There’s almost nothing in this world you can do that hasn’t been done before, and you don’t have to make up a brand-new set of rules each time. You can rely on the experience and expertise of other people to guide you. And when you don’t have that, being in the midst of the situation will force you to learn exactly what you need to do when you need to know it.
By doing this, you get to do more in life because you don’t have time to learn everything before you start.
- We relied on a lot of advice from locals to make our way overland from Thailand to Portugal
- We didn’t know anything about publishing when we wrote our first book, and now we have 3.
- We didn’t know how we were going to produce a weekly podcast when we didn’t have a regular studio, but we’ve been broadcasting for over 6 months now from ‘studios’ we create from wherever we happen to be.
It’s a relief to give up the idea that you have to reinvent the wheel every time or know it all before you start, and doing so will allow you to do a lot more in your life.
You don’t have to know it all to do it all.
Most People Are Good and Want the Same Things You Do
People are different in dozens of ways all over the world. They eat exotic foods, wear unusual clothes, and speak different languages. But at the heart of things, they are very much like you and me.
- They want their families to be safe and healthy.
- They want to enjoy time with the people they love.
- They want to be proud of where they live.
- They want to leave the world a better place for the next generation.
Headlines may make it seem like the rest of the world is out to get you or that anyone who is different from you is up to no good, but that couldn’t be further from the truth.
We’ve done a completely unscientific study while living among people ‘not like us’ and estimate that 4% of the world’s population are jerks. These are the people who look for loopholes to get what they want, steal, lie, and cheat.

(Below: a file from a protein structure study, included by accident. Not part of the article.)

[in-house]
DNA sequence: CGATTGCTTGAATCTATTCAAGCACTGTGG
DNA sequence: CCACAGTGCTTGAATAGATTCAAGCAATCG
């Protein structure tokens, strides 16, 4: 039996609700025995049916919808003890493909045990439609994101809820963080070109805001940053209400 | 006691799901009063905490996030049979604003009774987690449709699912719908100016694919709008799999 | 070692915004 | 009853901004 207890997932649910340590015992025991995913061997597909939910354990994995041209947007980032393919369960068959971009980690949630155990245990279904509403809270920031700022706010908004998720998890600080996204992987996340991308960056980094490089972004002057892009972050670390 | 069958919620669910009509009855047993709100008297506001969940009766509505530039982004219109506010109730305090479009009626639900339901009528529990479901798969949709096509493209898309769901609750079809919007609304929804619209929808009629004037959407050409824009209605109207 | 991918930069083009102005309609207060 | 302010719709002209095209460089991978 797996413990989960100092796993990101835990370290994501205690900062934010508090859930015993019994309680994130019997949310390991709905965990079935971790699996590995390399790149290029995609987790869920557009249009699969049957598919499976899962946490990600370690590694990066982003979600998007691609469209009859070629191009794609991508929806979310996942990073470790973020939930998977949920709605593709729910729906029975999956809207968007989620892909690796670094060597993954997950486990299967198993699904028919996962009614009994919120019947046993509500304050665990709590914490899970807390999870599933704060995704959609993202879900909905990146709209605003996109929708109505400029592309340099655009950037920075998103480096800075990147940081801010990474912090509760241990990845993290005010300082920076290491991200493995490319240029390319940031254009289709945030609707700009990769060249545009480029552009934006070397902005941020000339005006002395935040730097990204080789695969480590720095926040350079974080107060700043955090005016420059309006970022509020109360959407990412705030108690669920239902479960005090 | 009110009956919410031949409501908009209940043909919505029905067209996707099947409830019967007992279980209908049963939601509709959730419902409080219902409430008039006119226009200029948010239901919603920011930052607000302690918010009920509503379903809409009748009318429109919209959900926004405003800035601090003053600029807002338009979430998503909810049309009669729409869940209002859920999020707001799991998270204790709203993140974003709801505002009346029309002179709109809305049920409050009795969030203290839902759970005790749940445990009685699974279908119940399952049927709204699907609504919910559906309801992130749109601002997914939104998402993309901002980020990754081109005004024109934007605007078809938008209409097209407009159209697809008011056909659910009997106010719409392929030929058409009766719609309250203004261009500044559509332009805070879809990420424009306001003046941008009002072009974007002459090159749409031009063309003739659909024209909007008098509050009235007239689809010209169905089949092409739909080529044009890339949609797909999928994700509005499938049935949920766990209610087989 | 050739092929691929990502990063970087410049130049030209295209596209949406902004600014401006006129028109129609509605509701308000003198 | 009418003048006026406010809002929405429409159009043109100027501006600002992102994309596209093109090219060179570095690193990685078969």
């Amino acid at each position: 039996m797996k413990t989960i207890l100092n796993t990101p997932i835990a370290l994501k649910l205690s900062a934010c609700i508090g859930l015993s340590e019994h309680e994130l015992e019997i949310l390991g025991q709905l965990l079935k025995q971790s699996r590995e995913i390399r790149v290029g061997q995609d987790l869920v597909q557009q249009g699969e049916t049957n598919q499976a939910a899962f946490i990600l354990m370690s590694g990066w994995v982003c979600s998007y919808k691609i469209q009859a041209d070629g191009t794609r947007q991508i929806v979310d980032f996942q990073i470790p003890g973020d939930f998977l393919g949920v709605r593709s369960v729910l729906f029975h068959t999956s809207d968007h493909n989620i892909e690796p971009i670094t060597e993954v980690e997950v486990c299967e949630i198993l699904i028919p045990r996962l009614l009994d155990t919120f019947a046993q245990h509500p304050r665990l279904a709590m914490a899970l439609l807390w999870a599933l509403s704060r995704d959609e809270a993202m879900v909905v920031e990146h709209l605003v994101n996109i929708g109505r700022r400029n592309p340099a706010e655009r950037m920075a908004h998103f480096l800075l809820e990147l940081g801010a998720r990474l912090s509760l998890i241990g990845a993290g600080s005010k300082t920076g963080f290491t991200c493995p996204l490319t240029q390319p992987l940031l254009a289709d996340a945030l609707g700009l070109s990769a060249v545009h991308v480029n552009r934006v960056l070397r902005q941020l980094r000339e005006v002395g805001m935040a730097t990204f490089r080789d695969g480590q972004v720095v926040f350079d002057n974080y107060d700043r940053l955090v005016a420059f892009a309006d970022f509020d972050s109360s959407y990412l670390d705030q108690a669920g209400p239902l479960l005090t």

It’s 4% all over the world, including your hometown and the furthest remote village on the other side of the world.
You know what that means?
96% of the world deserves your trust, kindness, and understanding.
Our adventures have been 96% wonderful. And when we do run into the 4% of bad, we remind ourselves that it wouldn’t have been able to happen if we weren’t living this dream. You don’t run the 4% chance to get your backpack stolen on a train to Budapest if you’re not actually on a train to Budapest.
If you reject people unlike you because of the 4% chance they’ll do you wrong, you’ll miss out on the 96% chance they’ll add something interesting and possibly amazing to your life.
It’s hard to believe we’ve been living this dream for 3 years now. Our adventure will continue for the foreseeable future, and we’re looking forward to Istanbul, Tangier, and plenty of other amazing adventures ahead. Stay tuned as we share what we learn about ourselves, our relationship, and the world around us.
Because we’re just getting started.
To celebrate our 3-year travel anniversary, the electronic versions of our books are just $3 each through October 1 on Amazon. If you want to save money for a big goal, get rid of the junk holding you back, or learn to accept yourself and say what you really want to the people in your life, you can do it for less than the price of a fancy coffee anywhere in the world. Click any of the links above to buy a book for yourself or for a friend…but do it by October 1!